Spring Sprint sparks

It has been a long winter -this very morning it was cold and even my modern car (a full on spaceship compared to the Sprint) was somewhat inhospitable for the first 10 minutes of my drive to work as dewy windows, fogged mirrors and cold leather slowly came around.  About 6-8 weeks ago, when we had our first ‘hey it’s spring!’ weekend I decided it was time to dust the Sprint off, charge the battery, and start using it again.  Everything was going fine -it cranked over nice and fast, the carb was atomizing fuel, it had spark but it wouldn’t start.  I ended up bump starting it on my long steep driveway.  This was the first bump in a somewhat long, thoroughly bumpy road that only recently smoothed.

Starting at the happy ending… Me and the Mrs. in our Sprint on the track at Sears Point.  Thanks for the picture Greg!

The Sprint had been hard starting for a while -usually catching after the key had left the start position, and frequently wetting the plugs.  My first thoughts were that it was carb related because the Weber DCD I had been using lacked a functioning cold start device, but even warm it was a gamble parking because it frequently wouldn’t start and required bumping.  I borrowed a Solex from Laurence (thanks again Laurence) that was a known good, in adjustment, fully functioning carb pulled from a good running car when a pair of DCOE’s replaced it a few years back.  The addition of this carb seemed to improve things, but not as transformationally as I hoped.  Cold starts still required bumping and warm starts seemed to require luck.

My attention next turned to the coil.  When I rebuilt the engine I installed the original Lucas coil that came with the car.  I swapped it for a new generic ‘Made in China’ coil I had laying around and it seemed to help.  I say seemed, because it started right up when usually it would balk.  I drove the car home and then went to drive the car to my neighborhood grocery and I got about 100 meters from my driveway when the car quit.  Mike offered to lend me a spare coil he had for his SS (thanks again Mike) and once I installed this the car started right up.  I continued my trip to the grocery store.

When I left the grocery store the car started right up but as I pulled out of the parking lot it started running rough.  I barely made it home.  Some head scratching and careful observation revealed oil on the points of the Marelli Veloce distributor.  A quick cleaning improved things.  After this I decided to heed Duff’s advise (thanks again Duff) and checked the voltage at the coil.  Okay, finally some pictures!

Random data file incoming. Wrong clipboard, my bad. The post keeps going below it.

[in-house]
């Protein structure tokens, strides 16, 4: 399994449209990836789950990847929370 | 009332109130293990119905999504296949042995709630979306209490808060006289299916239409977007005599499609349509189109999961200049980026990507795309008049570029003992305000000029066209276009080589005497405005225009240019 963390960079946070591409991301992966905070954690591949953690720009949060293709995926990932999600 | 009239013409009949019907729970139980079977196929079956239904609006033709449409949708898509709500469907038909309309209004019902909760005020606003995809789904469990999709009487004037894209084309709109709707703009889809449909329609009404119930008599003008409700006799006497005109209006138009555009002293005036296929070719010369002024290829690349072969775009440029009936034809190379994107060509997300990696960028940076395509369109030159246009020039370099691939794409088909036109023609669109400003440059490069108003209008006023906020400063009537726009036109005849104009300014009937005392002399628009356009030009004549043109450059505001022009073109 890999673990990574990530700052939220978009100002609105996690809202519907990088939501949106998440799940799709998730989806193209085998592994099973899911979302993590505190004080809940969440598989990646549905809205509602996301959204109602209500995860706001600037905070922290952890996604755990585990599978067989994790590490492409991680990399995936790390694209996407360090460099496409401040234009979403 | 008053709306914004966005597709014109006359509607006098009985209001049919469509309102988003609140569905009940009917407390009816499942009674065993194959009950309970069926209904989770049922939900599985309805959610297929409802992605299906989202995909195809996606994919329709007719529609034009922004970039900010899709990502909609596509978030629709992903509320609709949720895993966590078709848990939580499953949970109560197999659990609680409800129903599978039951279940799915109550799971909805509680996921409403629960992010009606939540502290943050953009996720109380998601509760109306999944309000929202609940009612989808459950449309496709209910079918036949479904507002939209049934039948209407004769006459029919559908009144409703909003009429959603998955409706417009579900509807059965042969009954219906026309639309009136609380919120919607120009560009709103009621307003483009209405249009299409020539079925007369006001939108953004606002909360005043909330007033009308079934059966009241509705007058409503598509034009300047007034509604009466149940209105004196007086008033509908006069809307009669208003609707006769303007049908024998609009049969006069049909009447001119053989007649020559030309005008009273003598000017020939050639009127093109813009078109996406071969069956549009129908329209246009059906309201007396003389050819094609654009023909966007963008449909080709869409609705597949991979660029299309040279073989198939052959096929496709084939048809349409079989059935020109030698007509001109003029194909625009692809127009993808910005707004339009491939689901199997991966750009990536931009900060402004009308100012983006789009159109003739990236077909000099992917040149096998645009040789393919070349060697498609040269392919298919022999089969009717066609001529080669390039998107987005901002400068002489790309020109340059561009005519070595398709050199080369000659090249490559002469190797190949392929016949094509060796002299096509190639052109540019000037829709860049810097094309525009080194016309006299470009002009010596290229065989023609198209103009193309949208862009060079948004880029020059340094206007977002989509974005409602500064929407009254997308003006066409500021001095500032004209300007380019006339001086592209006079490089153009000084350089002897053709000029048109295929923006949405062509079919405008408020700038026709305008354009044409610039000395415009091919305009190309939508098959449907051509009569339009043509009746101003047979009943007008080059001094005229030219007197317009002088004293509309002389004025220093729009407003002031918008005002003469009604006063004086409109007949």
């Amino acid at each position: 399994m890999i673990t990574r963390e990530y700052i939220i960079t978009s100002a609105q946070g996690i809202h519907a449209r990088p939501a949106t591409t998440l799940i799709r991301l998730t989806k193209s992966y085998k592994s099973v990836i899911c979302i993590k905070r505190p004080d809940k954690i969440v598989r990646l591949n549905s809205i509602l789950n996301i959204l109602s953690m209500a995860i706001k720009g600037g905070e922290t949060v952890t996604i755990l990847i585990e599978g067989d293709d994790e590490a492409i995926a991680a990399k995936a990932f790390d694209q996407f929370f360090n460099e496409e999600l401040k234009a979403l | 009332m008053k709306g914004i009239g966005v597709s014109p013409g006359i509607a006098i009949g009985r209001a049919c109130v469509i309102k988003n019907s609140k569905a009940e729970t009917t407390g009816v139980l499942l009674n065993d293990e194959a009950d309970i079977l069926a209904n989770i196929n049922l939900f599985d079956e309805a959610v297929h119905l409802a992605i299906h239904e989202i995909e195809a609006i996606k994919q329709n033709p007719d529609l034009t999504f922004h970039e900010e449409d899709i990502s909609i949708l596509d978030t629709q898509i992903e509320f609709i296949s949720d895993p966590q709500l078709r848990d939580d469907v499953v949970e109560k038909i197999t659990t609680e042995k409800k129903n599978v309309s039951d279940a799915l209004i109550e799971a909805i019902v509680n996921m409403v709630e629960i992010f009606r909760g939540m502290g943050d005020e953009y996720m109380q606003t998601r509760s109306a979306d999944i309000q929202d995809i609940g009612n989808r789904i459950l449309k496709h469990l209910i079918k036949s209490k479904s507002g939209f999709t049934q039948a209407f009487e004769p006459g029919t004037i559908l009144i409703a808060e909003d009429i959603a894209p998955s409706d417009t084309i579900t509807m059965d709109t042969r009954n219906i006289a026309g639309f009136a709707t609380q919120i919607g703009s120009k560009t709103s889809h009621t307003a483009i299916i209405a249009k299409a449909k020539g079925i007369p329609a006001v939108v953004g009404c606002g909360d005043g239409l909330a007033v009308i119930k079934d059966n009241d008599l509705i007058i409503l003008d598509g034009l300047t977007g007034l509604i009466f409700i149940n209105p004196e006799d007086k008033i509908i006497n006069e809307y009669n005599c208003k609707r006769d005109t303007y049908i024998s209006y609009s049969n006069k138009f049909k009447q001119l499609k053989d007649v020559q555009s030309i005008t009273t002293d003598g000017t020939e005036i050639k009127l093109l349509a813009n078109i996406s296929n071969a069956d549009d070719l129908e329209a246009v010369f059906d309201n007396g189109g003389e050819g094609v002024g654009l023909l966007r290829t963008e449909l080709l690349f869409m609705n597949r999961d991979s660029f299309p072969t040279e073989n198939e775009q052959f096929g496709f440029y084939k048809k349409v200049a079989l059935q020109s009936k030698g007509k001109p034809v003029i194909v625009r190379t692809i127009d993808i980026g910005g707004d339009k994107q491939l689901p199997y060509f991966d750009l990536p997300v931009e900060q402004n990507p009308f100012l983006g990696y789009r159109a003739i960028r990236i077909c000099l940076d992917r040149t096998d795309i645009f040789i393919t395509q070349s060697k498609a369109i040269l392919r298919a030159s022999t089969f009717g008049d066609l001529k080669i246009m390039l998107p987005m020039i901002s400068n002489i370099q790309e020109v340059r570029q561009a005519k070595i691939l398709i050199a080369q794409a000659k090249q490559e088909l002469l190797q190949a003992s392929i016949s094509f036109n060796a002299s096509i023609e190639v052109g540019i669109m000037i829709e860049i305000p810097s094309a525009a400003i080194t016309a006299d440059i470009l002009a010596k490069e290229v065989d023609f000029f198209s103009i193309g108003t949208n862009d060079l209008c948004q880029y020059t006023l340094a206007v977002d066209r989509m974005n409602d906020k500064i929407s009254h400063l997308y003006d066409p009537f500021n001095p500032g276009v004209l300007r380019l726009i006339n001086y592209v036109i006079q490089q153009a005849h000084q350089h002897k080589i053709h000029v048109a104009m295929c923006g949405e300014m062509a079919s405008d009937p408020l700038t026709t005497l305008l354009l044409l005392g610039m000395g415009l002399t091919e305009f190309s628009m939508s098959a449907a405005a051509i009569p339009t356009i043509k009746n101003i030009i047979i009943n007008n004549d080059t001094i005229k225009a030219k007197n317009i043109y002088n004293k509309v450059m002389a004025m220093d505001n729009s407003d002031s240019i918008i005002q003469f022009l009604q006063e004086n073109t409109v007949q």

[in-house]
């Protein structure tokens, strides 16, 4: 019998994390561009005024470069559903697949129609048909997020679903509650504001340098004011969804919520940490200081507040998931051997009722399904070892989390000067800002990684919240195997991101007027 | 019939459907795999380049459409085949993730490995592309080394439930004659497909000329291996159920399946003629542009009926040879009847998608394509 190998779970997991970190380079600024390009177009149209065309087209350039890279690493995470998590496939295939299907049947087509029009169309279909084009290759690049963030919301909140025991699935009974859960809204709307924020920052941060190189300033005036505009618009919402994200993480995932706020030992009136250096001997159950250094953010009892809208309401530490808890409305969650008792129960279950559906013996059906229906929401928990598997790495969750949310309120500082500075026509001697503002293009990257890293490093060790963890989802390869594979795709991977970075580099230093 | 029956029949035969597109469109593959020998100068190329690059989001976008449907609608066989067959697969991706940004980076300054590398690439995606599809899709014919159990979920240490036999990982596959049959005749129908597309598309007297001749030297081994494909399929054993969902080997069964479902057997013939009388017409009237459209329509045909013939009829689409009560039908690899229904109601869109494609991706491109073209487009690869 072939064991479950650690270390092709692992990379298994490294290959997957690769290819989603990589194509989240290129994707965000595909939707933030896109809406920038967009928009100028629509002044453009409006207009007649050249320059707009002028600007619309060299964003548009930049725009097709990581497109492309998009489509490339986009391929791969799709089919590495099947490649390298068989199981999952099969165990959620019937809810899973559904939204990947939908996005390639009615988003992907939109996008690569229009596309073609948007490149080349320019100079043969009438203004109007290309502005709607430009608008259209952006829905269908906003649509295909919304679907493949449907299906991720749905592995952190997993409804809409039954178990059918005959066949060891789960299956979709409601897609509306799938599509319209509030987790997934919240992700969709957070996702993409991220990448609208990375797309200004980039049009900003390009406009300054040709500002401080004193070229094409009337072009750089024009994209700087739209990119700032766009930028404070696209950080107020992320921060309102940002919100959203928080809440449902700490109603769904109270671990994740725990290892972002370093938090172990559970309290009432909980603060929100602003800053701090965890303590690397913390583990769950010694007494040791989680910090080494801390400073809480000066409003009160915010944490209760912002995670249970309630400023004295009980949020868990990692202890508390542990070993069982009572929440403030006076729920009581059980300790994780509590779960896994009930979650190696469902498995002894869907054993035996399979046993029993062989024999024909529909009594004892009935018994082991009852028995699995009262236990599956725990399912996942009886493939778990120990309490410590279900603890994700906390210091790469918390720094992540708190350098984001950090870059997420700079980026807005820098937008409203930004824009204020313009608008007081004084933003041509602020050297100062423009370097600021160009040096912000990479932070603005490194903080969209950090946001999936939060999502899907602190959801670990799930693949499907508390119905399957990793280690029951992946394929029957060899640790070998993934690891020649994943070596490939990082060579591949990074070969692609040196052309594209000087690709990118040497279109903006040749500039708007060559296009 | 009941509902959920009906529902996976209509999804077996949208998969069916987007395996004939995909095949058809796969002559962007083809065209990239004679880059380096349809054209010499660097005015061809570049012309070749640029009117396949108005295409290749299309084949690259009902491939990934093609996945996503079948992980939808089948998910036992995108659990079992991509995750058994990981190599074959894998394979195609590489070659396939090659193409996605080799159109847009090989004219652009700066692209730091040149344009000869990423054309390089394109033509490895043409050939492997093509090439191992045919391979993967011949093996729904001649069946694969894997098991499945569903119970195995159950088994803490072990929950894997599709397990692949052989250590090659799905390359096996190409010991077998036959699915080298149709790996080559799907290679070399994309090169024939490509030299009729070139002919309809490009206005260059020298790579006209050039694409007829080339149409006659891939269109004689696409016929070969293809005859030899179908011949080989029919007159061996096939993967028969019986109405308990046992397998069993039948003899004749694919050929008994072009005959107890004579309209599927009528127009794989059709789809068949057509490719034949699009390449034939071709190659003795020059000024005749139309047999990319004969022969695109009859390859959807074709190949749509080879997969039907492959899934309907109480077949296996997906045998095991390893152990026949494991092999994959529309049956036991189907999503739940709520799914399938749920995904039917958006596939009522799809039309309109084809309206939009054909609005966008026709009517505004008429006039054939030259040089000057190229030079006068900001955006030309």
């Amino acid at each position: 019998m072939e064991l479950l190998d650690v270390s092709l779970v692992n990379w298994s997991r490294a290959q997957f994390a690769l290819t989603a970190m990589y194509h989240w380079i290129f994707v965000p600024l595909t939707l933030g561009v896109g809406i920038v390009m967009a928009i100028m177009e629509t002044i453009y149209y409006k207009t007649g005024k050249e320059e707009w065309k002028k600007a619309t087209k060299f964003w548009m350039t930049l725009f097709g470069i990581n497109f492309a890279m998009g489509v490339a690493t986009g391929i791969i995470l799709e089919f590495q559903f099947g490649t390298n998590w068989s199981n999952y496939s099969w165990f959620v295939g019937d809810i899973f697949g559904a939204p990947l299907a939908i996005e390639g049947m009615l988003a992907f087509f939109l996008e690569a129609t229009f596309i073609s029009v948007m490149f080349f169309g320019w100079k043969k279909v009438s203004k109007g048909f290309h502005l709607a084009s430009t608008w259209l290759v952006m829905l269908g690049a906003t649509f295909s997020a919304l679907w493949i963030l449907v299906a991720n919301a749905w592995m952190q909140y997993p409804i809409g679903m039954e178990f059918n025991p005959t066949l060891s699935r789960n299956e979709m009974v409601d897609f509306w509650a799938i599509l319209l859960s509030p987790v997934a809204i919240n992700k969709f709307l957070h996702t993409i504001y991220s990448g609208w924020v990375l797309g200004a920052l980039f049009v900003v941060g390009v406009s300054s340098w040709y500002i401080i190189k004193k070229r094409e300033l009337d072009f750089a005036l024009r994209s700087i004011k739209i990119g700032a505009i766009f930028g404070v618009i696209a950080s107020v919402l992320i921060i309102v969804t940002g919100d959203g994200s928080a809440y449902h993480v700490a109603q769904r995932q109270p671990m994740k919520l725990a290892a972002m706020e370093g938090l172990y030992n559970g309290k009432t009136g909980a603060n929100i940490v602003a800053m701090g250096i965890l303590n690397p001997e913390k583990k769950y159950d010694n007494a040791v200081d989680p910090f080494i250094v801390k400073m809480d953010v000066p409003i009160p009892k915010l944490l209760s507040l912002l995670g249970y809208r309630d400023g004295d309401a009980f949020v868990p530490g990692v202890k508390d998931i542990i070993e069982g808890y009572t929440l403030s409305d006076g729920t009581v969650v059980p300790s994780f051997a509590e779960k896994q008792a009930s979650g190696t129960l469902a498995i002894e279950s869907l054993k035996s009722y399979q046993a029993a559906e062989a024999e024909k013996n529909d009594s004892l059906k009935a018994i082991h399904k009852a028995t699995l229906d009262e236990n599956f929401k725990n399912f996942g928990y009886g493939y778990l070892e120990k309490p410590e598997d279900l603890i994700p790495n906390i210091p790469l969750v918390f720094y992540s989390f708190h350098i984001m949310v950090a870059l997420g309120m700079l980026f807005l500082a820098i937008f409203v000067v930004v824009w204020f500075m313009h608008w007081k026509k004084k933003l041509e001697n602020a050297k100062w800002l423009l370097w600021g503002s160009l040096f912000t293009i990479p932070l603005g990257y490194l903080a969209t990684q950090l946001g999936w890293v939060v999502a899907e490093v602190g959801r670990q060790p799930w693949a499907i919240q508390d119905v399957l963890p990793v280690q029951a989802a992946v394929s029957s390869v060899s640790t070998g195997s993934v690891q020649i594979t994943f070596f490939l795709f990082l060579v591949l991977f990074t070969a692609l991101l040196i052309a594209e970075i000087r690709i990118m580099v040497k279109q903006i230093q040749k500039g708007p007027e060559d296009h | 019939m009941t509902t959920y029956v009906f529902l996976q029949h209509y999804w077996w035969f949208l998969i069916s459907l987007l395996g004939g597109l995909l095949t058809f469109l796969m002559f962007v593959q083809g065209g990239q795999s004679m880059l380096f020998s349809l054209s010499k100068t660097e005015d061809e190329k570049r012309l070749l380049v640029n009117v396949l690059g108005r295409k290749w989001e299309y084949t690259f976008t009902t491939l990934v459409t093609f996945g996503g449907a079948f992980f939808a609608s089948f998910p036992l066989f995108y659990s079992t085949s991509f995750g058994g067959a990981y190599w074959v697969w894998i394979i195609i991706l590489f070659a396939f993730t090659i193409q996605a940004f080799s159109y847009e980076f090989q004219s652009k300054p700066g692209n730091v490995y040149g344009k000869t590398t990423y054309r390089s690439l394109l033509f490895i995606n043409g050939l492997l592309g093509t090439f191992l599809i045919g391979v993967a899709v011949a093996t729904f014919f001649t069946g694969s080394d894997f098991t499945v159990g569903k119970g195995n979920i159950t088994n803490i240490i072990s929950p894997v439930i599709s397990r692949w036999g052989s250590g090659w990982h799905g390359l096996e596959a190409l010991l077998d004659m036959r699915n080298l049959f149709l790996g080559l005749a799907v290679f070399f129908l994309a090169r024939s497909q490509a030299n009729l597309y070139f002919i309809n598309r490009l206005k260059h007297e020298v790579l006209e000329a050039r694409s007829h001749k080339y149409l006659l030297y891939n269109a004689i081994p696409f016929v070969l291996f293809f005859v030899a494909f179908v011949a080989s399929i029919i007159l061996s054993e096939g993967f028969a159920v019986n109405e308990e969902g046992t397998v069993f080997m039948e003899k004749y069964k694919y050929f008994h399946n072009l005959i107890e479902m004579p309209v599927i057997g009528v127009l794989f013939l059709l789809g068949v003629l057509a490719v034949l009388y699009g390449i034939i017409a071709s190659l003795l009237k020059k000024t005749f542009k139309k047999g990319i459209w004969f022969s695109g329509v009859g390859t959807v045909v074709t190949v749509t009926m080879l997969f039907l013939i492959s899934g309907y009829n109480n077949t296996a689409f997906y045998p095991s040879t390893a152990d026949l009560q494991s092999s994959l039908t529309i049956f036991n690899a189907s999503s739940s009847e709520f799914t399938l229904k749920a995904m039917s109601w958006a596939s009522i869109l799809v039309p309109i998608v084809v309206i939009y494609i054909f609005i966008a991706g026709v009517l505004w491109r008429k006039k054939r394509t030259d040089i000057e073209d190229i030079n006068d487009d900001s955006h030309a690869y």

Here is the coil voltage, no cranking.  Not too good, but capable of producing a weak spark.

So with the ignition on, but not cranking, I had just over 11 volts at the coil.  It must have been sparking with this or it wouldn’t have bump started or occasionally caught when the ignition left the start position.  Next I put the car in neutral and cranked it over.

 Cranking voltage at the coil of 7.38 volts will not result in a spark!

Aha, low voltage at the coil when cranking.  I drove home, put the car on a charger overnight and when I returned from work the next day I tried to start it -no start.  I decided to check the tightness of the battery leads and when I pulled on the negative lead it simply fell apart in my hand!

The low coil terminal voltage culprit.  The captive fastener heads had simply worked their way out of the lead. 

I went to Kragen and for $6.99 was able to buy a new negative lead in the right length.  Leaving the store I found $5 in the parking lot -sweet.  I installed the lead and vroom, it started right up.  I switched it off and then vroom, it started right up again.  I felt dumb that I hadn’t thought to check such a simple, easy to check thing as the battery leads, but glad none the less that my woes seemed to be over.  When the Mrs. got home I decided to take her for a triumphant drive in the Sprint.  The points oiled up again 100 meters from the house.  D’oh!  This was the evening of April 5th.  The next morning I made a decision after reading some testimonials -I bought an electronic ignition distributor and Bosch blue coil from Centerline.  They arrived Friday night (the day before the picture on the track above was taken). 

It took me about 45 minutes to swap them.  This is actually a long time to do this job.  I couldn’t get the distributor shaft seal into the front cover and ended up removing it and using the old hard o-ring from the Marelli unit.  Needless to say the car simply leapt to running life when the ignition switch hit the start position.  I adjusted the timing based on running sound and did some hot laps around my neighborhood.  I was so enthused by how good the Sprint was running I even drove us that night in the Sprint out to eat at Sidebar -a little restaurant on Grand across from Lake Merritt.  The next morning I set the timing with a light -it was 10 degrees too advanced – and headed up to the track.  Case closed?  The Snowball rally is less than 2 weeks away so I plan on driving the Sprint a lot before then, but so far so good!

Rebuilding the Marelli distributor that I no longer am using…

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4 thoughts on “Spring Sprint sparks

  1. Looks like you’ve chased the gremlins away and are ready to enjoy the Sprint once again. Are you back to the Weber DCD ? If so, any difference in performance ? I’m thinking of changing from Solex to a vintage Weber, 36, DCD but am uncertain as to the needle specs for a 1300 Sprint engine. My carb was, previously, used on a 1300 Mini Cooper.

  2. Hey Matt,
    Excellent photo sets of a spectacular gathering! See you driving your Sprint at the Lap of Marin today?
    Laurence

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